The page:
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Oracle Beats Google In Android Appeal

Ruling affirms that Oracle's Java APIs qualify for copyright protection. Will Google have to pay $1 billion?

Google's 10 Big Bets On The Future
Google's 10 Big Bets On The Future
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A federal appeals court on Friday ruled that Oracle is entitled to protect its Java APIs under copyright law, reviving the company's copyright case against Google and raising questions about whether software interoperability might become much more costly.

Oracle sued Google in 2010 over its use of Java code in Android. It lost its patent claim and prevailed in its copyright claim, but the jury could not reach a verdict about whether Google's actions qualified as fair use. That prompted the judge hearing the case to address whether Oracle could bring a copyright lawsuit to protect its Java API code.

In 2012, US District Court Judge William Alsup denied Oracle's claim that the "structure, sequence, and organization" of its Java APIs are protected under copyright law. He ruled that as long as the code used to implement a specific method differs from Oracle's code, anyone can write code that performs the same function as the methods that form the Java API. "It does not matter that the declaration or method header lines are identical," he wrote in his ruling. "…Duplication of the command structure is necessary for interoperability."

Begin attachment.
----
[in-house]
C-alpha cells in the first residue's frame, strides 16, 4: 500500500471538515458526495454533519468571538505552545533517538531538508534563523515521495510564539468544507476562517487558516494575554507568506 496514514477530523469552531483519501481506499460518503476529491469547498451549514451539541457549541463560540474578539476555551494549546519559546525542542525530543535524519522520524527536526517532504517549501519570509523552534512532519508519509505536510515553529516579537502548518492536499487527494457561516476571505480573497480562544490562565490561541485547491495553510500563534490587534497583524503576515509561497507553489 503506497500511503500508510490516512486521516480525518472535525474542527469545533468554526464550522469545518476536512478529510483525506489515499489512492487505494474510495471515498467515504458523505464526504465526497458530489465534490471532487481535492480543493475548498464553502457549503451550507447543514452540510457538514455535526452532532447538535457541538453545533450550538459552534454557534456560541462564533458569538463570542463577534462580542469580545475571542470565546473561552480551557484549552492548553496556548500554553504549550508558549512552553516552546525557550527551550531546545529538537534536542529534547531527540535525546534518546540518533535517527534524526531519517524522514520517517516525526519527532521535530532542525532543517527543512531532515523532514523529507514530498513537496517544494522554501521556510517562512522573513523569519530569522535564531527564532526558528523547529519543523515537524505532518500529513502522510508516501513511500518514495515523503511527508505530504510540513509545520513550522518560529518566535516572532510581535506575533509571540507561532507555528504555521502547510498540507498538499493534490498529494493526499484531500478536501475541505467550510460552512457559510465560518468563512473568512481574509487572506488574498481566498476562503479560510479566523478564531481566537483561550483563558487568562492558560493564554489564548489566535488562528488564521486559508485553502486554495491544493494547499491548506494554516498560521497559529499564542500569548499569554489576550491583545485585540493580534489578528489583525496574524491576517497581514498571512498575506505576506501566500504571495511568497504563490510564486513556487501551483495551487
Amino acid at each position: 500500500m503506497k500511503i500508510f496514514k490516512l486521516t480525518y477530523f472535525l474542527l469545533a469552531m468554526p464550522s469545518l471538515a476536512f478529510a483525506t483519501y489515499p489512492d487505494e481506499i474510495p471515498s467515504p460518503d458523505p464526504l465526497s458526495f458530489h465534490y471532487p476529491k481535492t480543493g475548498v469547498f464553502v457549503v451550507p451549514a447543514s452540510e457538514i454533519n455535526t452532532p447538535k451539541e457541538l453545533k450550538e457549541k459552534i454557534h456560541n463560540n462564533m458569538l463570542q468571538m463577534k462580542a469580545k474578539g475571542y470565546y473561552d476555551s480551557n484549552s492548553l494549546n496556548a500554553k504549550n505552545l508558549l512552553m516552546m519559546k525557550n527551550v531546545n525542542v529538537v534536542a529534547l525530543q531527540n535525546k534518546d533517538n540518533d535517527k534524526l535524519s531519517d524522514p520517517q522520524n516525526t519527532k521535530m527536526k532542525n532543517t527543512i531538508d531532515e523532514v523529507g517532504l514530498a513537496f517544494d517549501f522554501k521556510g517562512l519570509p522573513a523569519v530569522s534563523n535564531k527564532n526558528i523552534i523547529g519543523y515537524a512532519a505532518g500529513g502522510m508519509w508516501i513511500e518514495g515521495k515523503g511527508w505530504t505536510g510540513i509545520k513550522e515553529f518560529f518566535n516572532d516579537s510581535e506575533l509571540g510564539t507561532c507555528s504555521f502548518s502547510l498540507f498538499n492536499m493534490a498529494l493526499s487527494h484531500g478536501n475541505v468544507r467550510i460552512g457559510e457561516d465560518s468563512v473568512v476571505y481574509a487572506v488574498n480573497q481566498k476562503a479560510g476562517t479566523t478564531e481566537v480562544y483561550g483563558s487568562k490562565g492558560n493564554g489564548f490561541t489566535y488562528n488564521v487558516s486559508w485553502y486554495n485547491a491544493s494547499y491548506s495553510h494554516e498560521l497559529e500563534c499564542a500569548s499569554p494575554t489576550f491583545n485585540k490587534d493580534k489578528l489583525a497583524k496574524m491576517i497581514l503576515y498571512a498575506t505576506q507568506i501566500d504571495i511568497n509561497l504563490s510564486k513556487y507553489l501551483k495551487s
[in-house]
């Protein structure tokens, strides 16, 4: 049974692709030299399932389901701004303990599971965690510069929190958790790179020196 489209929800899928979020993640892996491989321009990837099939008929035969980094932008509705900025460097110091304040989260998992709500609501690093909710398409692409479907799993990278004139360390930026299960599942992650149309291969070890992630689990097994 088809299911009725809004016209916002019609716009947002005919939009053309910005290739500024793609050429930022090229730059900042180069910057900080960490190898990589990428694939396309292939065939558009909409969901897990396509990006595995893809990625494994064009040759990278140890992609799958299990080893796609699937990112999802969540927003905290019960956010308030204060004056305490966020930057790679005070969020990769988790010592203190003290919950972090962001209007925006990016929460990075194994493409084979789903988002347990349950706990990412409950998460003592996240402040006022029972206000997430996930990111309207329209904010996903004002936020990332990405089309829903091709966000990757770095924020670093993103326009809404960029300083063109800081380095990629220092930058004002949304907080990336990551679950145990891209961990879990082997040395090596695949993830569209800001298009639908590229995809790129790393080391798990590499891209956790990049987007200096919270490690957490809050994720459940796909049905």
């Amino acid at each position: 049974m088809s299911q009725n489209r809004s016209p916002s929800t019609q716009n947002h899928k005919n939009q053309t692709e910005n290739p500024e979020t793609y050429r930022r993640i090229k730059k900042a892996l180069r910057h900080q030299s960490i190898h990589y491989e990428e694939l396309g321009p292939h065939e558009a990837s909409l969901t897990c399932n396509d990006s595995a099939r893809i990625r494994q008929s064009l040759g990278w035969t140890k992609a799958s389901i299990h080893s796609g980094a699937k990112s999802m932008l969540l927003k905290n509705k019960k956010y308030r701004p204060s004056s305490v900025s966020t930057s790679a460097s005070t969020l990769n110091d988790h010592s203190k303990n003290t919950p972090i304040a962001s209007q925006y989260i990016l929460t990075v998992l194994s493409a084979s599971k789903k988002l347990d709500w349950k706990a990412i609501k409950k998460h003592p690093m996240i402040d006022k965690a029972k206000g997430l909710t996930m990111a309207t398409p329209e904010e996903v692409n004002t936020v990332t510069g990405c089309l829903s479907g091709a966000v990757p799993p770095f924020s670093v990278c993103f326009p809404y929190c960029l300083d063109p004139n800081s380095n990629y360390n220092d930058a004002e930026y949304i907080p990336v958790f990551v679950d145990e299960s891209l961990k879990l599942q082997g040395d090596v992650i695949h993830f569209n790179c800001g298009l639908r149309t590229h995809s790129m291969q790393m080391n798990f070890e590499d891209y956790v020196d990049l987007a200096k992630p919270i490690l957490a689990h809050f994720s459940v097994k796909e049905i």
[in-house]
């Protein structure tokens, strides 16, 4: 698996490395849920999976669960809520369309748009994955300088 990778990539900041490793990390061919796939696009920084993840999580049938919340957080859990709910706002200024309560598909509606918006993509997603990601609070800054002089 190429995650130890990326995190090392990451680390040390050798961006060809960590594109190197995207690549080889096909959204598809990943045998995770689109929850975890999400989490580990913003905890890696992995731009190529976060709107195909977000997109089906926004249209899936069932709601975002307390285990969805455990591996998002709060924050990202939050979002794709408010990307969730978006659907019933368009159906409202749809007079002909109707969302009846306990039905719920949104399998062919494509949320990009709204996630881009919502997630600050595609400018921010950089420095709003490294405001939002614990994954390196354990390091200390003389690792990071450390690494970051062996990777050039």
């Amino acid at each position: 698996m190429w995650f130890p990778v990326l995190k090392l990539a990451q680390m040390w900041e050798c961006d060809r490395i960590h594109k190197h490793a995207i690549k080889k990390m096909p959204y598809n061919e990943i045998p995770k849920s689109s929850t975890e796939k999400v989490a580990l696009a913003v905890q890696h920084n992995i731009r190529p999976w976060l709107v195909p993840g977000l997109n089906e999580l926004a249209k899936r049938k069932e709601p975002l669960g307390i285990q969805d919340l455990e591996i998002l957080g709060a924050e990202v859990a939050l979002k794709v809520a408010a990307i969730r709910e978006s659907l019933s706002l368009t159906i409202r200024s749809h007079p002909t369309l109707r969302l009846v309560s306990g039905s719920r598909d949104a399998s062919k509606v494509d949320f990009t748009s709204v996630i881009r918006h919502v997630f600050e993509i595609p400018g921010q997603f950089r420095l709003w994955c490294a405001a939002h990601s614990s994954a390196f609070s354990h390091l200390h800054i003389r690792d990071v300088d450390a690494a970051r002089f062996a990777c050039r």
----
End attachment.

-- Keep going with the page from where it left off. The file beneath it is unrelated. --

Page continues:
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The US Court of Appeals for the Federal Circuit in Washington disagreed. "We conclude that the declaring code and the structure, sequence, and organization of the 37 Java API packages at issue are entitled to copyright protection," the ruling states, directing the lower court to reinstate the prior infringement verdict and to return to the undecided issue of whether Google's actions qualify as fair use.

Oracle celebrated the ruling in a statement. "We are extremely pleased that the Federal Circuit denied Google's attempt to drastically limit copyright protection for computer code," said Dorian Daley, Oracle General Counsel, in an email. "The Federal Circuit's opinion is a win for Oracle and the entire software industry that relies on copyright protection to fuel innovation and ensure that developers are rewarded for their breakthroughs. We are confident that the district court will appropriately apply the fair use doctrine on remand, which is not intended to protect naked commercial exploitation of copyrighted material."